“Not a darned thing, ” he replied in characteristic style, “except maybe in the cellar-if I ever get to it and the thing open, there might be some of my notes in an older trunk down there.
My hear leaped, and I immediately recalled tales of finds in old attics and barns.
Mr. Baggs ac cured me, however, that there would be no great find, if there was anything at all. He explained that this was an old trunk which was full of souvenirs and notes that he had acquired but that there would be nothing at all written by him. – He had been unmarried when he served in Siberia and had no idea what had happened to letters he had sent to friends. “Burned,” I guess he said and laughed. But it was no laughing matter to me. Fire had all to often claimed mail that collectors would have cherished. Nevertheless, I encouraged him to have a look. “Well,” he said, “Maybe next time you come up”.
I waited a decorous few months before I requested another visit with him, “Come up as soon as you can” he said on the telephone. “We are always glad to see you.”
“And the trunk”. I asked, “may we look at it this time?”
His, “We’ll See” did not sound to encouraging. However. when I arrived at his lovely old farmhouse it was during a cloudburst and he said he said upon greeting
me, “It‘s too nasty to sit on the porch today. Come on down into the cellar. A rainy day is a good time to look at old trunks.”
At last, I thought, thrilling with delight and anticipation but trying to subdue too much optimism. Mr. Baggs remarked, as we descended the stairs, that when the floods played havoc the year before they had ruined many things. “Maybe the old trunk is ruined too.” he said discouragingly.
We spoke about it a bit and finally located the object of our search and
pulled it out under the light – I saw immediately that it was rust with age. After considerable banging and nudging the lid finally sprang open. Great heaps of miscellaneous material including letters, photos, college news, and clips popped out like the contents of a a jack-in-the-box. I don’t believe they had seen light of day since Mr. Baggs returned from Siberia in 1919.
It took hours of sorting to separate the letters from the souvenirs and photos and then to disentangle the Siberian letters from the others. Finally this was accomplished and I was offered all if the Siberian material.
There was not a single cover letter from Siberia, but the ones I use as reference in this To Siberia Article, were all from this one find. How glad I am that I did not stop the study of postmarks from Siberia., or that I did not sneer at mail sent to the campaign. Had I, I would not have gone home that night with my arms full of mail to a man who had served with the expedition. Much has been learned from this find which otherwise have been lost.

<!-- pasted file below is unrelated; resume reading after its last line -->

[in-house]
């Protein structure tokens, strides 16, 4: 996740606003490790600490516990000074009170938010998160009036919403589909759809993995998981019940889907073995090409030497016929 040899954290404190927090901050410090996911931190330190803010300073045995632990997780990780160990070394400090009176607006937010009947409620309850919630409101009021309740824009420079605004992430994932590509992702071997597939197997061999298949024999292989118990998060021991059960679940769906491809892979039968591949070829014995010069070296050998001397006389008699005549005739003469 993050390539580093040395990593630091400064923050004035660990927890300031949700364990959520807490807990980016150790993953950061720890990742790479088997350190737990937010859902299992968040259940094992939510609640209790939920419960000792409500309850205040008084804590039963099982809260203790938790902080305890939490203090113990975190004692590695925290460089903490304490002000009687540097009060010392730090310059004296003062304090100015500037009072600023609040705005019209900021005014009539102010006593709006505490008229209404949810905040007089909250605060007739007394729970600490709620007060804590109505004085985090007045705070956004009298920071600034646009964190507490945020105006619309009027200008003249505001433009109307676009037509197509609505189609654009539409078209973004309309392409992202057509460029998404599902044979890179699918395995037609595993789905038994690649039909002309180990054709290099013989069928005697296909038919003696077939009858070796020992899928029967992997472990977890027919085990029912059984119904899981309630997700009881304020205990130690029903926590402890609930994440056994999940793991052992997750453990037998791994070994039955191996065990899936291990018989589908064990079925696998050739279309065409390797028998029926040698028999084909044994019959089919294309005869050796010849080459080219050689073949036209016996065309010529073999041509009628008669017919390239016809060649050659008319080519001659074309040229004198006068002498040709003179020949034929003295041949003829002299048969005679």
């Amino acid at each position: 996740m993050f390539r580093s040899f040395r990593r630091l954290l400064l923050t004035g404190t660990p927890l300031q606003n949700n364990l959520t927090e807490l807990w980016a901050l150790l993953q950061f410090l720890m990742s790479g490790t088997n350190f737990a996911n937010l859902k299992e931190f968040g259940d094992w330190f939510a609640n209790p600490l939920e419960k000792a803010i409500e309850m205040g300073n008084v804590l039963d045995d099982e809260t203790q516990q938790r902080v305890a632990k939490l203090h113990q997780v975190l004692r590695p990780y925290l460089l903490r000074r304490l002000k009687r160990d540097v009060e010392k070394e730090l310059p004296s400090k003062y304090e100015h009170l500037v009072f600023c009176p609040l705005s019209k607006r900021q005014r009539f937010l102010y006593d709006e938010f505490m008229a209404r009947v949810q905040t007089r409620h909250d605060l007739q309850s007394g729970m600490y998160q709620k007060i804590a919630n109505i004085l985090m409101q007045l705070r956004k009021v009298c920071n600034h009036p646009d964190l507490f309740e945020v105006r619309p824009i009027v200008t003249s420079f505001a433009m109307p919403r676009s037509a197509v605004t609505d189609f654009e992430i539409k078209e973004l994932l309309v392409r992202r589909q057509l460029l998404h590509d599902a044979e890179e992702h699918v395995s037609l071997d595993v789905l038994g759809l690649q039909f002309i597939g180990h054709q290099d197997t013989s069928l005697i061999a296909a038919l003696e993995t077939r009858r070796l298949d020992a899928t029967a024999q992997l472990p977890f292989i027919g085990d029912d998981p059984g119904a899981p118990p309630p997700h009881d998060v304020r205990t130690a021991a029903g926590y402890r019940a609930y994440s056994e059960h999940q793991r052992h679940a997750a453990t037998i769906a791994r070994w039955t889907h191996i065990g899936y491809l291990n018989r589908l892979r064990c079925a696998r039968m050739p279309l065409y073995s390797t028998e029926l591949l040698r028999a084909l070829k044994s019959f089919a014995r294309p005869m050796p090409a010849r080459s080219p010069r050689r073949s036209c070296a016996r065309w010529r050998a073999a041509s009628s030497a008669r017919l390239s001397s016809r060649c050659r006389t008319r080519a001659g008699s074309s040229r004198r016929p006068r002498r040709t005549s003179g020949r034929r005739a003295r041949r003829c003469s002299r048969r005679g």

Like many another collector. I too believed, as mentioned above, that mail to Siberia did not compare to the veritable wealth of interest one could find in mail from there; but the more I studied the Bagg’s covers, the more I began to wonder – about this. Finally I became convinced that they are an important factor that should not be overlooked when one studies the aspects and postal history of the A.E.F in Siberia.
After considerable time and study, I established preliminary categories of this mail, which others may use as a guide if they wish, when they too discover mail written to Siberia. Bear in mind, however, that this is based solely on letters
to one man. As other covers are located, the gaps may one day closed. Such is the joy of research. Before turning to the mail itself, it may be of interest to some of the varying reports on to the receipt of mail.
HOW THE MAIL WAS TRANSPORTED
There were two supply boats which operated between United States and Vladivostok each month. Service started shortly after the arrival of the American troops in
Siberia and continued to in March 1920. Mail was also received from the United
States by other means. Some mail went to Japan where it arrived on regular mail
steamers and was sent on from there. Some left San Francisco in mail sacks which were not opened again until arrival at Vladivostok. All mail for the A.E.F. in Siberia was handled through the A.E.F. post office.
Mail from all over the U.S was directed to San Francisco for forwarding. Hence neither postmark nor stamp has any Siberian identity.
Kenneth Roberts wrote that he continually damned the security of mail and especially the postal clerks who persisted in sending to North Russia a large part of his letters and packages which were clearly addressed to him., c/o A.E.F. Siberia.
Mrs. Roberts, about a month before he returned home. They had taken such a three way trip and finally reached him with some twine around them and just enough of the wrapping left to hold his name.On the other hand, Mrs. Ralph Fletcher writes that her husband, who was personnel Adjunct of the 31st infantry, censored the outgoing mails and does not recall that there was any difficulty with the mails that came from the United States. The transport service in the Pacific was quite regular, according to this source.